Filmmakers have been taking great pleasure in filling us with dread since the inception of the medium, though over the years traditional horror movies have tended to deal in rational fears rather than genuine phobias. We’re all a little freaked out by the dark, and not many of us can claim that deranged serial killers and demonic entities don’t bring on the heebie-jeebies, though for a phobic movie-goer, terror is always lurking.
Raiders of the Lost Ark might have been a family-friendly affair, but it gave ophidiophobics (fear of snakes) nightmares for weeks, and those who suffer from glossophobia (fear of public speaking) were no doubt squirming every time Bertie sat down in front of a mic in The King’s Speech.
While some films unexpectedly provoke our anxieties, others hone in on them ruthlessly, and one filmmaker that understood how to harness the suffocating feeling of a phobia better than anyone was Alfred Hitchcock.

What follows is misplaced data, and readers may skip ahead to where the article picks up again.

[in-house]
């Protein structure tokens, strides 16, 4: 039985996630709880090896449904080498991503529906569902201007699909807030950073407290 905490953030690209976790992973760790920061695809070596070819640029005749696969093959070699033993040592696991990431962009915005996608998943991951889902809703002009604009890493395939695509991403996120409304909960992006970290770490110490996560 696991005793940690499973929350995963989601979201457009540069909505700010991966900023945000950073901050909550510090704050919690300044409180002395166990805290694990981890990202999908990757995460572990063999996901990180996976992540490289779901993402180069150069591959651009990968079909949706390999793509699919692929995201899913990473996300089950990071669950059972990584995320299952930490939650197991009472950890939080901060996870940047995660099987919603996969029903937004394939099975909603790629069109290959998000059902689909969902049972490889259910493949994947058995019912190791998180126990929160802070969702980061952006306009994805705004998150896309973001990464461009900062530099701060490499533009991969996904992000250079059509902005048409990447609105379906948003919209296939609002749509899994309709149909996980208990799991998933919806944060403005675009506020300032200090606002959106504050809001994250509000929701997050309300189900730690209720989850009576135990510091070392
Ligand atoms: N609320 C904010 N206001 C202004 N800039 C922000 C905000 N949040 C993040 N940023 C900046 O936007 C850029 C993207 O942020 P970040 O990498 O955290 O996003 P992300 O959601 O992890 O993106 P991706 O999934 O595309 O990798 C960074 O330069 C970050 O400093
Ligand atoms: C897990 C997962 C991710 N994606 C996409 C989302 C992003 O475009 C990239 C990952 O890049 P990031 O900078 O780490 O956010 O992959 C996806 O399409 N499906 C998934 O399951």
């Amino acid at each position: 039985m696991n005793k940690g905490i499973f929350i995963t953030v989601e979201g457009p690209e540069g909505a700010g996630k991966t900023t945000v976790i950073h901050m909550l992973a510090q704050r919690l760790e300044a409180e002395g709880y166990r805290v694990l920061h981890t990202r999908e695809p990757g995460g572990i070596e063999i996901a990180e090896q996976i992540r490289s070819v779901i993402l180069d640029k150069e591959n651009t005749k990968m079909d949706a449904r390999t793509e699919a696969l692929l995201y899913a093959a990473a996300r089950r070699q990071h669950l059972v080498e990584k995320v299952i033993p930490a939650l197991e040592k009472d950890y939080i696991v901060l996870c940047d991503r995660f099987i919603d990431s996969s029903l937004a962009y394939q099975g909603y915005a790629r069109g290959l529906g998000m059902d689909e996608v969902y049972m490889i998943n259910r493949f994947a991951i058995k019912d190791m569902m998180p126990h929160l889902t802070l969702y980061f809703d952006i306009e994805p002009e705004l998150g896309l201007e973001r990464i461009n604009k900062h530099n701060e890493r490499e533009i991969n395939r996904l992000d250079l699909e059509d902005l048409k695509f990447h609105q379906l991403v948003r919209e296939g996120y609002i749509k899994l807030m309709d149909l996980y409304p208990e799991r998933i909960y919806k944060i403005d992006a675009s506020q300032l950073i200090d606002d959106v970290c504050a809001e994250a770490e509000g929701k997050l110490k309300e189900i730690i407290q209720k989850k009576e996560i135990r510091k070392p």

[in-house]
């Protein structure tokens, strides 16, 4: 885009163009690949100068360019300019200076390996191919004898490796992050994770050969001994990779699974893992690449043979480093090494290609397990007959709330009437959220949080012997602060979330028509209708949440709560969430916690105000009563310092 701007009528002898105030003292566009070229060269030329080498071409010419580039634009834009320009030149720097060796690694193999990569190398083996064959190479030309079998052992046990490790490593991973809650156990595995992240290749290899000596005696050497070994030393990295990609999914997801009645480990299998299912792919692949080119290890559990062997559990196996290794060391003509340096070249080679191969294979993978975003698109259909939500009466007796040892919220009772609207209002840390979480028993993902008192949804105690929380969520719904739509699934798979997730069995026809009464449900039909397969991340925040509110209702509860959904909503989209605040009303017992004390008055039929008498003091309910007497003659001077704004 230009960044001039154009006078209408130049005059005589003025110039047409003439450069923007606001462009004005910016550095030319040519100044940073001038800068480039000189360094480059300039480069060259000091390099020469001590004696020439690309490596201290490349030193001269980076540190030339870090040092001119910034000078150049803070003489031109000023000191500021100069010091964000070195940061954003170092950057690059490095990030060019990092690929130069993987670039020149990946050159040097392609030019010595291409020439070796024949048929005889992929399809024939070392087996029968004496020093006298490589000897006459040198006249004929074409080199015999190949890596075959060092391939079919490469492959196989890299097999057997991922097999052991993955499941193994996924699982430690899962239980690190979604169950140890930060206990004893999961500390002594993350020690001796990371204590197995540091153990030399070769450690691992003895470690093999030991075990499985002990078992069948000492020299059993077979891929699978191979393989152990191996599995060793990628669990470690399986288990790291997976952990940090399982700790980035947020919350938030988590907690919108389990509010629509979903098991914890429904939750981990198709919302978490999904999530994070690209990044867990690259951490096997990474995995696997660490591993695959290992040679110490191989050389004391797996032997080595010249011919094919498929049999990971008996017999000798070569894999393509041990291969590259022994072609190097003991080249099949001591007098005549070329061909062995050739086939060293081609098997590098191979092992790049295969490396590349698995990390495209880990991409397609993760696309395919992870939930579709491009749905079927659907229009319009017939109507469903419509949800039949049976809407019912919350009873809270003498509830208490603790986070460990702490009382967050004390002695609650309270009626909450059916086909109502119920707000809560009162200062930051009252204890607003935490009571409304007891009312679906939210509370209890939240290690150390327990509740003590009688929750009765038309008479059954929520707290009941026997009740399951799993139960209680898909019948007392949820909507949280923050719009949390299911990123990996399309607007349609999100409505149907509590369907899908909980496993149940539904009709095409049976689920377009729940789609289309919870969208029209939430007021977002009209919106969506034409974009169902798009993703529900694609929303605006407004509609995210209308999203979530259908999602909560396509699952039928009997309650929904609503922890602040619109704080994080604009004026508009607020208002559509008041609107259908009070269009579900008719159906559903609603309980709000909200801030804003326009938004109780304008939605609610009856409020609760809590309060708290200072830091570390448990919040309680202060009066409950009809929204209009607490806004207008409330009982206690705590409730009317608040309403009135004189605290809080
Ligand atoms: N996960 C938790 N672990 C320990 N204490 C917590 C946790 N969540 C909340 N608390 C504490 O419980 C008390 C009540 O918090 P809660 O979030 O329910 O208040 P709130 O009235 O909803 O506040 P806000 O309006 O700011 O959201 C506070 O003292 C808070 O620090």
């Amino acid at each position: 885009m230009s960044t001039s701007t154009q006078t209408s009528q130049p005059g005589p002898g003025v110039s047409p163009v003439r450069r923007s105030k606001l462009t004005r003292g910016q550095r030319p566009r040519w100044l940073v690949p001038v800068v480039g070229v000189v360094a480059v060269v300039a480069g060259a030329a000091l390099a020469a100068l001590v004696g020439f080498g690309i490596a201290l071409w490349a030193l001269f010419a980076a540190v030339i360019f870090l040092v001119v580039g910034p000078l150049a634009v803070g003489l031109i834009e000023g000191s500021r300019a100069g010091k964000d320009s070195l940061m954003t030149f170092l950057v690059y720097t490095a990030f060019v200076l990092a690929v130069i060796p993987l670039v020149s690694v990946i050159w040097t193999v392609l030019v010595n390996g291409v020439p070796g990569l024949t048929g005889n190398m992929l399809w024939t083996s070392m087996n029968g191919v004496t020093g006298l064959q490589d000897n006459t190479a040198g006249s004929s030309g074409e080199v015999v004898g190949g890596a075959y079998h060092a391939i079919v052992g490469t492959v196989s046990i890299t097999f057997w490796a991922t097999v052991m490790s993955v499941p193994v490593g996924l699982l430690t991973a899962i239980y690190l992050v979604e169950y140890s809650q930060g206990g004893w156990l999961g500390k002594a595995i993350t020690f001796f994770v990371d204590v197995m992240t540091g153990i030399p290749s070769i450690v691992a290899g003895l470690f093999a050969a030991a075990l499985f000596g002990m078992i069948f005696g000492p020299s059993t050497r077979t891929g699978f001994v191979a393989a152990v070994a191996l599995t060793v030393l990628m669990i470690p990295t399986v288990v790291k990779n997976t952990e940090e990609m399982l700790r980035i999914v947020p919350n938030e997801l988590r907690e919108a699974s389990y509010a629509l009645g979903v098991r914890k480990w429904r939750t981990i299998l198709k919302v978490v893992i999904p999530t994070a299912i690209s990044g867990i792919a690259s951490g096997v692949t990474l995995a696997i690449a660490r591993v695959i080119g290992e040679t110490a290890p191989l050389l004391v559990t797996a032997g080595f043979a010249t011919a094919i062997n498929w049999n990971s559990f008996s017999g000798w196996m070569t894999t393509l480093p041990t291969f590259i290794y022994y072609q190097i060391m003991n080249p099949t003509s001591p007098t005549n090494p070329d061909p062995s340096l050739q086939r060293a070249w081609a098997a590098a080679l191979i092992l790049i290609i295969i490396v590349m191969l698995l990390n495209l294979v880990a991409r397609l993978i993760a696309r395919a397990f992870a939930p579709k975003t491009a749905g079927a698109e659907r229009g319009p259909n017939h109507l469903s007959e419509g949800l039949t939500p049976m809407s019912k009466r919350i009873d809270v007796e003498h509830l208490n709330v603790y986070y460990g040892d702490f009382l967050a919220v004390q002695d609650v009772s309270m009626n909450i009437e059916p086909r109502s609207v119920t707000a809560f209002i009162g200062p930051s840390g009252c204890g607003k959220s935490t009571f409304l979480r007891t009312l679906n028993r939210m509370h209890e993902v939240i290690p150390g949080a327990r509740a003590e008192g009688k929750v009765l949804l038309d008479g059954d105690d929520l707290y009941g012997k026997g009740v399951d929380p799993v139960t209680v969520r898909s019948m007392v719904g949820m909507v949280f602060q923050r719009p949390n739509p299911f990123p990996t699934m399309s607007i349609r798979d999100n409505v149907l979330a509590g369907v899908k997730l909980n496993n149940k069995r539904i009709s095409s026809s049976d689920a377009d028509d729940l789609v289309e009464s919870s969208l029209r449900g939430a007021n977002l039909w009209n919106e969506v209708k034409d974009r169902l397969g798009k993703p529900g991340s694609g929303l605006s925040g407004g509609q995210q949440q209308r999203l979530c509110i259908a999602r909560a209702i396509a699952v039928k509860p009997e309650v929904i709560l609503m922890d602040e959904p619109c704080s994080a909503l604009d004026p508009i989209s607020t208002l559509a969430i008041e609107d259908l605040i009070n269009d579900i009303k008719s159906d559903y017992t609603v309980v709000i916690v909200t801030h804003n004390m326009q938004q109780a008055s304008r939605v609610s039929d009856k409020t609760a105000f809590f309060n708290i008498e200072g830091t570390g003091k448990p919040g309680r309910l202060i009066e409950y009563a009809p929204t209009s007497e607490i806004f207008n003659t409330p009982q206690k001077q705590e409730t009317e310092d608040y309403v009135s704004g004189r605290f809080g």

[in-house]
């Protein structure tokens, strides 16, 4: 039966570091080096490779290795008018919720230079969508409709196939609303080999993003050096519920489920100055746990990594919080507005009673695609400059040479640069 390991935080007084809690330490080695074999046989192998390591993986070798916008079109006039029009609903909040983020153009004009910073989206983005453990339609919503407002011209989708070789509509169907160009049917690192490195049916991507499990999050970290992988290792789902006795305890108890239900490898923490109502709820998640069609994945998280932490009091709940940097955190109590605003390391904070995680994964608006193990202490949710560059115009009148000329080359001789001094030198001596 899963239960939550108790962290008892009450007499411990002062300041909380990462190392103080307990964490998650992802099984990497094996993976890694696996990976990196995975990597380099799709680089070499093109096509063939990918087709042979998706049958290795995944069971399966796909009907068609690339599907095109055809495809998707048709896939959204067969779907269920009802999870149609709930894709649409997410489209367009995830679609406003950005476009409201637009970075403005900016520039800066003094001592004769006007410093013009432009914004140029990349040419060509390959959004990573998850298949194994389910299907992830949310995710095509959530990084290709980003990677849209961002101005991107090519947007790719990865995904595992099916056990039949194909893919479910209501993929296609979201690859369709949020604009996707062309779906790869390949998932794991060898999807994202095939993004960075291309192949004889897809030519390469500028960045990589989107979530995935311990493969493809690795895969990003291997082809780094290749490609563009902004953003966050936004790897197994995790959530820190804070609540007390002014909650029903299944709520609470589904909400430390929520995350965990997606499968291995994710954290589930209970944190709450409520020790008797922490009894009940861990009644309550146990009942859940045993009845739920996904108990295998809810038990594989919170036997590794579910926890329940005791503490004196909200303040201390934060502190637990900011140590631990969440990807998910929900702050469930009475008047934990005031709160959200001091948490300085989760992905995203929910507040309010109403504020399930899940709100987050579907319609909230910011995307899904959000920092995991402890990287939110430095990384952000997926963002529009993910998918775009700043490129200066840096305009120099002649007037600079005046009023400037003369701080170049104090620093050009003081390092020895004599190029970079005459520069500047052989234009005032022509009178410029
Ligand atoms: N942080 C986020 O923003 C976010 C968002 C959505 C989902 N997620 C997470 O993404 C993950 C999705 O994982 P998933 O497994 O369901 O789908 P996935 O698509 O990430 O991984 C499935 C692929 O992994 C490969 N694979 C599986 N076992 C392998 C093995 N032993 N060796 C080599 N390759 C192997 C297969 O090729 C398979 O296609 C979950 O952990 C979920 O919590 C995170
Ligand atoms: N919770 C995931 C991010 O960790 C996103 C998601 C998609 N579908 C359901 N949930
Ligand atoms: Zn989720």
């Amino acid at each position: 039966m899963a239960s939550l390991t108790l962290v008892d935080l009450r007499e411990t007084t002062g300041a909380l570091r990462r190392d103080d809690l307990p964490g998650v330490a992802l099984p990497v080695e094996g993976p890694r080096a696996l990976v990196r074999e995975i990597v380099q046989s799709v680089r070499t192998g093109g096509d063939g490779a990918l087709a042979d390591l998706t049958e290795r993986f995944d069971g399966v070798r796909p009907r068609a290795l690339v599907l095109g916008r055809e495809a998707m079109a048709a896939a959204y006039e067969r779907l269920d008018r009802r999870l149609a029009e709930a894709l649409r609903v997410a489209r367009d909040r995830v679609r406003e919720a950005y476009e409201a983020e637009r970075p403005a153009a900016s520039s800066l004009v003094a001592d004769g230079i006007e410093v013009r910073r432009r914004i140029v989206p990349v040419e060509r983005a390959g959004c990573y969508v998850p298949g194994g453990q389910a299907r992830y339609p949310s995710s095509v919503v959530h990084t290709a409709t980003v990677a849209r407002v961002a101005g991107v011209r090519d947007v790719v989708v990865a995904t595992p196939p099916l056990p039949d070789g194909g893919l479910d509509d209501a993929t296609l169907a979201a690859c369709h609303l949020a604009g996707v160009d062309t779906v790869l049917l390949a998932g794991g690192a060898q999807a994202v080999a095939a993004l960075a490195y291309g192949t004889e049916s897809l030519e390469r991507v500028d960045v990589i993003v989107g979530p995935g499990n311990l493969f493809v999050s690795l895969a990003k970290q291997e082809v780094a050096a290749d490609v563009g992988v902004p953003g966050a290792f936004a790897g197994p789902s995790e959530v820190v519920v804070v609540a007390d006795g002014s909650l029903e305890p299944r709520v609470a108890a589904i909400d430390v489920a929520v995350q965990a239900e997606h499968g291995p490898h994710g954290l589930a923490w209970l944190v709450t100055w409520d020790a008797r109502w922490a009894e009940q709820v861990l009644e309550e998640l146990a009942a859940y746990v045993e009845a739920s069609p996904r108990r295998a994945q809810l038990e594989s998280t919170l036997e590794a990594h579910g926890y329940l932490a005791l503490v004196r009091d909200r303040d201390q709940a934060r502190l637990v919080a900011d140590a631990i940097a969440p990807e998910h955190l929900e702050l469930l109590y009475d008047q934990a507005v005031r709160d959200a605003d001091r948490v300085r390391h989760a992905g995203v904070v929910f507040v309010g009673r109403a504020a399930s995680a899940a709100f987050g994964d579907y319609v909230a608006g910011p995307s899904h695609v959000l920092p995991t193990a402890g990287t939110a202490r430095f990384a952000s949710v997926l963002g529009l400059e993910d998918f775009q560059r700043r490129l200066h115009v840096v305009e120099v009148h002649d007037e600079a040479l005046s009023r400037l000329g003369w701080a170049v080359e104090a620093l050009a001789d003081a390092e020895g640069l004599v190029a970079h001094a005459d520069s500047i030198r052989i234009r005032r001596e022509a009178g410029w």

Lifeboat (1944) was the great director’s ode to claustrophobia, a debilitating anxiety disorder that affects up to 7% of the world’s population in which the sufferer has an irrational fear of having no escape or being closed-in.
The black and white thriller follows the survivors of a German submarine attack as they struggle to find land in a crowded boat, and it captures the asphyxiating nature of claustrophobia brilliantly, a feat that not many films have been able to achieve in the many years since – the few that did comprise this list.